We all can agree that listening to a certain style of music can help you learn faster, improve your memorization skills and even help you retain more information while you study. Of course, there are some people that need their peace and quiet in order to learn, but on the other hand, listening to a specific type of music while studying can help you boost your performance.
Choosing a right music for studying is unbelievably important, and people tend to underestimate it. Even though it is said that to study it is absolutely necessary to be in a quite environment without any possibility of a distraction. This choice can easily backfire and leave you sleeping at your desk.
Effect of music on the brain
You’ve all probably heard of “Mozart Effect”, that is a result of a set of research that indicated that listening to Mozart’s music can create a short-term improvement on the performance of certain types of mental tasks called “spatial-temporal reasoning”. In short, the common opinion was that by listening to Mozart, you will become smarter. This ended up being a half-true story.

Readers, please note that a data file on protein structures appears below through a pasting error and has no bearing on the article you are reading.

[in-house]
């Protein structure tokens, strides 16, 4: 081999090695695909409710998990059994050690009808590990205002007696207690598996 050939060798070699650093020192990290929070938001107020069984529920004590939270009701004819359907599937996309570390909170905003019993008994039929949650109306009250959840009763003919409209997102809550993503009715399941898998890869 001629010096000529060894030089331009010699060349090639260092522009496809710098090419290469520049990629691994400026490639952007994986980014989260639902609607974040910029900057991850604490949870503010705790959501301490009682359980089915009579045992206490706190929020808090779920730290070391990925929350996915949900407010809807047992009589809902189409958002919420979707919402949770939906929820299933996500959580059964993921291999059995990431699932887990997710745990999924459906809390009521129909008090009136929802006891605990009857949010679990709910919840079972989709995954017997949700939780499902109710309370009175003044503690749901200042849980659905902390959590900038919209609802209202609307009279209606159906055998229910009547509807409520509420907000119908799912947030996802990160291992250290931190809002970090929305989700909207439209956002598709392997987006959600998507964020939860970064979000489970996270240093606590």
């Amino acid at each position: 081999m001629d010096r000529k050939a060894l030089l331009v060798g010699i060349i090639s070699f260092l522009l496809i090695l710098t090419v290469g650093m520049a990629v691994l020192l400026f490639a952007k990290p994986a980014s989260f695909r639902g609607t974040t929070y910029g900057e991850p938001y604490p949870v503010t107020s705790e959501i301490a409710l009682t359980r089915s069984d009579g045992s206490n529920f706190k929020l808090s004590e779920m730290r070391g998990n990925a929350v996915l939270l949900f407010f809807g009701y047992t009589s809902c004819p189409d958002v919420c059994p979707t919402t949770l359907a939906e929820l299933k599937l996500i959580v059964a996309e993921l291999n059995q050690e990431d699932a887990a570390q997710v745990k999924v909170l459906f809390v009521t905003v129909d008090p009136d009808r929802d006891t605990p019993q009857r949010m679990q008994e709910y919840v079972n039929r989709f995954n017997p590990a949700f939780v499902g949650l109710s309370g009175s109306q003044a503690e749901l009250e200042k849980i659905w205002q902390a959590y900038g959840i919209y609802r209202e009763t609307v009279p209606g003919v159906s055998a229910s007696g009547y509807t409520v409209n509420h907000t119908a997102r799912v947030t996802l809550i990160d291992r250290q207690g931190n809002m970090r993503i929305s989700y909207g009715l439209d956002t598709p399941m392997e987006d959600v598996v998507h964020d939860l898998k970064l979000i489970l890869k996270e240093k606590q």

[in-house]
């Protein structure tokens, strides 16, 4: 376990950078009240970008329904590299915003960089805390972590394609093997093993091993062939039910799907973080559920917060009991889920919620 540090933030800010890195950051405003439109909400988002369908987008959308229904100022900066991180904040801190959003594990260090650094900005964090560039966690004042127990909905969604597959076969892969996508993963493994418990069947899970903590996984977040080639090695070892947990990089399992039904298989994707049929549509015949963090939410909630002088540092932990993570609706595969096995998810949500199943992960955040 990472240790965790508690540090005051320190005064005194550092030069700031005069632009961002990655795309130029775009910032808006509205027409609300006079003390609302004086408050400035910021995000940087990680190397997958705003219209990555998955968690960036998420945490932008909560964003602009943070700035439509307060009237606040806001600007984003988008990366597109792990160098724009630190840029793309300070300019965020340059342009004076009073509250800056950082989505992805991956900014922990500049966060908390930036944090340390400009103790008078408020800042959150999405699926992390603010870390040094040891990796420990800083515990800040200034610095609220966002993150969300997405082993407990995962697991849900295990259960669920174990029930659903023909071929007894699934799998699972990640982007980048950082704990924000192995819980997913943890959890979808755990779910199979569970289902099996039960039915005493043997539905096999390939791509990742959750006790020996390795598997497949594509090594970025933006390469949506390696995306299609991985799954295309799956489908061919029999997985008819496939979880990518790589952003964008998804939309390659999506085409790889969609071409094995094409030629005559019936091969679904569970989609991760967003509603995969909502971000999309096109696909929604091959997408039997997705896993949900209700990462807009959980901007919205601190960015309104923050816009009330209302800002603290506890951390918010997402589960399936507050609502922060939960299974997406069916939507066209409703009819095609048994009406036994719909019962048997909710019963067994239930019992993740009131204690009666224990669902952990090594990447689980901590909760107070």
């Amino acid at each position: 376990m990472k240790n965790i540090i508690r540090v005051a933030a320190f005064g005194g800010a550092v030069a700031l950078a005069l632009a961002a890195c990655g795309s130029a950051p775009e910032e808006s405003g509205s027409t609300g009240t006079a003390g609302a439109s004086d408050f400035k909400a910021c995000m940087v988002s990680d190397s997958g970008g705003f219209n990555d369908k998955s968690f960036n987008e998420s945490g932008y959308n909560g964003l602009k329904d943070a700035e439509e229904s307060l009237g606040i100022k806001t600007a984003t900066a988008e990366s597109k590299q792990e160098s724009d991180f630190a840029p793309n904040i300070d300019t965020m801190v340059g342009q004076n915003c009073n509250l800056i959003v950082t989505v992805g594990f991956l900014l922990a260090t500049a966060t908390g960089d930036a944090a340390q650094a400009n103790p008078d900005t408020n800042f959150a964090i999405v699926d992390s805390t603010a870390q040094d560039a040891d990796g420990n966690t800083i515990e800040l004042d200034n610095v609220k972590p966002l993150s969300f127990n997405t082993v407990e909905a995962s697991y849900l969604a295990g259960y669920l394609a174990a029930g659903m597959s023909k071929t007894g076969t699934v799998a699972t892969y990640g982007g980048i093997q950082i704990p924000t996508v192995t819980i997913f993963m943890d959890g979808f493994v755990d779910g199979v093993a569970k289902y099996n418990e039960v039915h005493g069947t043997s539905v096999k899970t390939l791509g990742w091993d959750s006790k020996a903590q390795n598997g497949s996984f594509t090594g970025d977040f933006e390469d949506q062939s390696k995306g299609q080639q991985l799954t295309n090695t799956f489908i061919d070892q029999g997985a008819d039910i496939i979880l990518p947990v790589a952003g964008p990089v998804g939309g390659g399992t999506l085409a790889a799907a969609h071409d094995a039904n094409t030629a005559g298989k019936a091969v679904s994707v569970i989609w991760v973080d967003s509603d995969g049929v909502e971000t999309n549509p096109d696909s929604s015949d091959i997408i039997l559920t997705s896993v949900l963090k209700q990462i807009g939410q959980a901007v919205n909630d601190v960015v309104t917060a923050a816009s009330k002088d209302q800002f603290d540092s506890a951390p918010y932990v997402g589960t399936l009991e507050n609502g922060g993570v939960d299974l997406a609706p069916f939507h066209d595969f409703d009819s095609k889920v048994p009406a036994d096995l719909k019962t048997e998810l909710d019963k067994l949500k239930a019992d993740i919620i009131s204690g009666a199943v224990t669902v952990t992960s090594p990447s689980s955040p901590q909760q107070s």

However, scientists proved that the right connection between music and the brain can really affect and improve certain cognitive skill, but only for the short period of time, up to 10 minutes. This doesn’t mean you have to listen to only Mozart in order to achieve this effect, but to the kind of music, you prefer listening to. Of course, there are some specifics when it comes to that.
First if all, it is very important that the music you are listening to doesn’t have any lyrics. Listening to songs that have familiar lyrics can be very disruptive during any task that involves reading. You’ve probably already noticed that if you ever tried studying while listening to your favorite songs. This leads us to classical music, as it is a music without lyrics. It doesn’t mean that all classical music is the best or it can, in fact, improve your retention.
Music can help you achieve a perfect state of mind, which will lead you to the place between the excitement and relaxation. This also means that if you listen to your favorite music 3-5 minutes before placing your mind in books can help you to study better, even if silence is your choice. Those couple of minutes will make your brain more receptive to learning new information.